Of course, if it’s important to you that you receive a more thorough reference then talk to your manager or HR department as soon as you can after confirming your intention to leave. Ask what they can do to help, and confirm the policy on management issuing ’personal’ references which might be a viable alternative to an official but bland reference. So long as you didn’t get too down and dirty at that office party.
3. Establish How Important It Is
If you are worried about the level of detail you will get in a reference issued by your employer, the first thing to do is establish if this will actually be a problem for you. For some jobs, references aren’t that actually considered that important, and might not be scrutinised.
The laziness (or chronic lack of staff) in the new company’s HR department might just do you a favour here.
While no employer will tell you this outright, calling your new employer and explaining that you can only get hold of a standard issue reference should give some insight. If this is perfectly normal industry practice, then it won’t cause any consternation. If not, and a more detailed reference is required, then you may need to continue to strategise to get one.
4. Consider a Personal Reference
If you find yourself needing a detailed reference and you either cannot get one at all from your previous employer, or the only options you have as references may not offer the kindest of words, then you may benefit from securing a personal reference. This is like a letter of recommendation, and can be a way of getting a lot more information into your reference and also give you more control over who you ask to provide your reference.
Check with the recruiter how they feel about receiving a personal reference from a previous boss or supervisor, or someone you came into contact with through voluntary work or study. In the early stage of a working life, this is especially common, with new graduates or school leavers relying on their teachers or other education professionals to offer some wise words and get them into a first or second job.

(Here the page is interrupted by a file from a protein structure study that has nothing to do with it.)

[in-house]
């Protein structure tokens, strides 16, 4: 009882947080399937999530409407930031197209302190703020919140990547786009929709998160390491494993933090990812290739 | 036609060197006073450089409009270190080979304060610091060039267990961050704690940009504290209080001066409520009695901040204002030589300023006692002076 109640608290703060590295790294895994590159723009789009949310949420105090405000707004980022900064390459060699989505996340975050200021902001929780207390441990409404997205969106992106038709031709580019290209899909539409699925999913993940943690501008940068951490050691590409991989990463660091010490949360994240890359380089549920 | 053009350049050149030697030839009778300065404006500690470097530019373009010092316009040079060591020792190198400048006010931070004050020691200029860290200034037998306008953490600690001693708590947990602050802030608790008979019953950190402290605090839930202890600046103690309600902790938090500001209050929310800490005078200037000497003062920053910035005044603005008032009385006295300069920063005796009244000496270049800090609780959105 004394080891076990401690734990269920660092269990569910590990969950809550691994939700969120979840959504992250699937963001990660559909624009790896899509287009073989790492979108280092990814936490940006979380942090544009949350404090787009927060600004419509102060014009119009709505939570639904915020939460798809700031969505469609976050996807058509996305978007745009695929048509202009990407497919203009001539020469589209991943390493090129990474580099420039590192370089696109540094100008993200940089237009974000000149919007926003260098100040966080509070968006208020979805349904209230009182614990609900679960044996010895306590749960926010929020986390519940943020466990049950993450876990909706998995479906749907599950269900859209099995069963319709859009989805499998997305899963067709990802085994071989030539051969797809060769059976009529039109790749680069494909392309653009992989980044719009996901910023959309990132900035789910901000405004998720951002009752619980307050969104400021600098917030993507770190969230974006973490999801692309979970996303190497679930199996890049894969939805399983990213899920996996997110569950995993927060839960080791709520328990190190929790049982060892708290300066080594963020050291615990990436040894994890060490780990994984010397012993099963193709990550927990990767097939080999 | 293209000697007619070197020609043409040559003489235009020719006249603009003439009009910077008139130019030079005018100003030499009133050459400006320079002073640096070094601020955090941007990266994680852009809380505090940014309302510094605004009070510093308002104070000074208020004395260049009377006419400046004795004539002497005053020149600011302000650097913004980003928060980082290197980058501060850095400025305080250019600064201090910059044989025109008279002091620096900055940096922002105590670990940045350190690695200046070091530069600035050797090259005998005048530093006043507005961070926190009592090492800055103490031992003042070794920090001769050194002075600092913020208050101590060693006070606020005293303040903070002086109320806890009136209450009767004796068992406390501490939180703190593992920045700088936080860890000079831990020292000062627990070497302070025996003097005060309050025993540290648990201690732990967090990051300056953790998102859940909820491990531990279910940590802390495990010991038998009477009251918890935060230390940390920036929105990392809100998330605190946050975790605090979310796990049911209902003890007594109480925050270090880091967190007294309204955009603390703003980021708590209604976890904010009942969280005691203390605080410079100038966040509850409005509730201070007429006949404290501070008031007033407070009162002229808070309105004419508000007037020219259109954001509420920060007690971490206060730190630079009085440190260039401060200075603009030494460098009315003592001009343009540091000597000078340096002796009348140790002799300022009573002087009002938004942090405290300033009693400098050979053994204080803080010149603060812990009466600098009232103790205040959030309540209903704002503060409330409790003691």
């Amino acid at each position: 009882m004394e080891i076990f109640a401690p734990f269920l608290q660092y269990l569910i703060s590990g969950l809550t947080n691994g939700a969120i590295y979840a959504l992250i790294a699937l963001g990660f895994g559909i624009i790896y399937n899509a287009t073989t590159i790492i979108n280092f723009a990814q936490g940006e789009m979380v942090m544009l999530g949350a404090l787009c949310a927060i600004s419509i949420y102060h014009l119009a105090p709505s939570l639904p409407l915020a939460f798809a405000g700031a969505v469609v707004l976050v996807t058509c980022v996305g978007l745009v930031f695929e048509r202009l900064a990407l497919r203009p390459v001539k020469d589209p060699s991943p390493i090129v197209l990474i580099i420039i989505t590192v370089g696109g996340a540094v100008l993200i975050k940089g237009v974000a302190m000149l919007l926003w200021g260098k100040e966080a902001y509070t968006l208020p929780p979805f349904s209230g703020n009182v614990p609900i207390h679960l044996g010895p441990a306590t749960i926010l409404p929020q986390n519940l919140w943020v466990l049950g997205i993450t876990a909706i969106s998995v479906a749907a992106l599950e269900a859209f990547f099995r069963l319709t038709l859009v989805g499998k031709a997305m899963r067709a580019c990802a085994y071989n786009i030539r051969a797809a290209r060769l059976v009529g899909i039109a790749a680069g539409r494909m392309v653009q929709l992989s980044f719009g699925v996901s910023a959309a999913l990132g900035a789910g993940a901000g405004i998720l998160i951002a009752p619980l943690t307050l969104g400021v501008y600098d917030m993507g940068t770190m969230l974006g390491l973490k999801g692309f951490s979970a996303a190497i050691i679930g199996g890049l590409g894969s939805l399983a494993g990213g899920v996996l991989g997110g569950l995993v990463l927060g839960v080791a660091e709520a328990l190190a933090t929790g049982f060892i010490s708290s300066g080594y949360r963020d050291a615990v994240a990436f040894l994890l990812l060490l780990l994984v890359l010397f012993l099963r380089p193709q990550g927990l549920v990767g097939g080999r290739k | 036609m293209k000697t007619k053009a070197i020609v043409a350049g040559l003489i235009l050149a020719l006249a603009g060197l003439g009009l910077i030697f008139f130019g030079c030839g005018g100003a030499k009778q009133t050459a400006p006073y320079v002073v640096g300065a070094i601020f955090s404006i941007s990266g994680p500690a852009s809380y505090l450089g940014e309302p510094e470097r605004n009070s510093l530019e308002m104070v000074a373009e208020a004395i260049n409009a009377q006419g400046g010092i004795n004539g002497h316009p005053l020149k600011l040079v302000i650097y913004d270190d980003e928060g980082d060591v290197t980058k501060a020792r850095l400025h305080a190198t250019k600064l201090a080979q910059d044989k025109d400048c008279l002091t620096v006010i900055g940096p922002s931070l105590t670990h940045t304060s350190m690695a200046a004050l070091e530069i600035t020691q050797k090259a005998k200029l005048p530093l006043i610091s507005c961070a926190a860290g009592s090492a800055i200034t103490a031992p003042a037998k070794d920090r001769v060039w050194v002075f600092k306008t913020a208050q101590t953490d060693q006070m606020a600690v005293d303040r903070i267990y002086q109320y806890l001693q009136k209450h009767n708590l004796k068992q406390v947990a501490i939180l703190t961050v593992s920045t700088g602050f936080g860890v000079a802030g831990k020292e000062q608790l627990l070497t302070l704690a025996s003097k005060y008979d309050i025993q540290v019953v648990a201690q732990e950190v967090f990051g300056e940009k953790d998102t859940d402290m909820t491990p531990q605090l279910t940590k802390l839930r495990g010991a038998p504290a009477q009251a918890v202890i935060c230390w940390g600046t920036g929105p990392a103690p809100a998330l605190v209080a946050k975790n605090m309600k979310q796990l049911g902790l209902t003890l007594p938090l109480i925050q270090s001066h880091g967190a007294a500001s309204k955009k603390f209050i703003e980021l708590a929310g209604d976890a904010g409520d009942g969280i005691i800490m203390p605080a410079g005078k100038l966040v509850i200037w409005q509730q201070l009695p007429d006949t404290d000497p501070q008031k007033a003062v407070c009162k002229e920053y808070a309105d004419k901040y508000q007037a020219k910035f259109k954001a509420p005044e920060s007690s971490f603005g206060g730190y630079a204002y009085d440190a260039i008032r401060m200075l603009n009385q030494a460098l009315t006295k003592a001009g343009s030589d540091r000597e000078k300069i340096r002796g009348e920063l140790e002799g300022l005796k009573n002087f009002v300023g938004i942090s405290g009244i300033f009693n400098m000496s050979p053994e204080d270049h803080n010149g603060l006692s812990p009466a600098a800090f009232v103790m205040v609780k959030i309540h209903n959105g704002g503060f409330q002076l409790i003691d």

At a later career stage, presenting a personal reference rather than one provided officially by a previous employer might cause a raised eyebrow. If you want to provide a personal reference, have a good reason to offer for this. If your previous employer went into administration or is overseas, for example, then recruiters are likely to understand why they could not easily be contacted and provide you a reference through an “official” process. Otherwise, explaining your circumstances – for example, if your “official” boss was new to your team and did not know you very well to offer a reference – should suffice.
5. Ask the Right Person
Whether you are receiving a standard reference through official company policy, or a personal letter of recommendation, think about who you ask. Choosing the right person can make a big difference. Even if you have chosen someone you know will offer a favourable sentiment, however, you may need to help them consider what is important for this particular role so they can help you present yourself in the best light.
There are some more ideas about who to ask to act as your reference here if you are short of ideas.
Getting a new job is a real marathon. It can be easy to think that once you have that “yes” from a new employer that you’re over the finish line and ready to go. But don’t let your hair down too much. Getting tanked up and really letting rip – even on your last day – is probably not a smart idea. Everyone loves a bit of gossip, and funny work stories get passed round pretty damn quick. But loose lips at this stage might just sink your chances of getting into your dream job.
Keep it professional, smile sweetly, and hold on to any negative feelings. At least until you know your reference is (at least metaphorically) signed, sealed and delivered. Revenge is a dish best served cold, anyway.
Do you have any other great tips for getting a good employment reference? Let us know in the comments section below!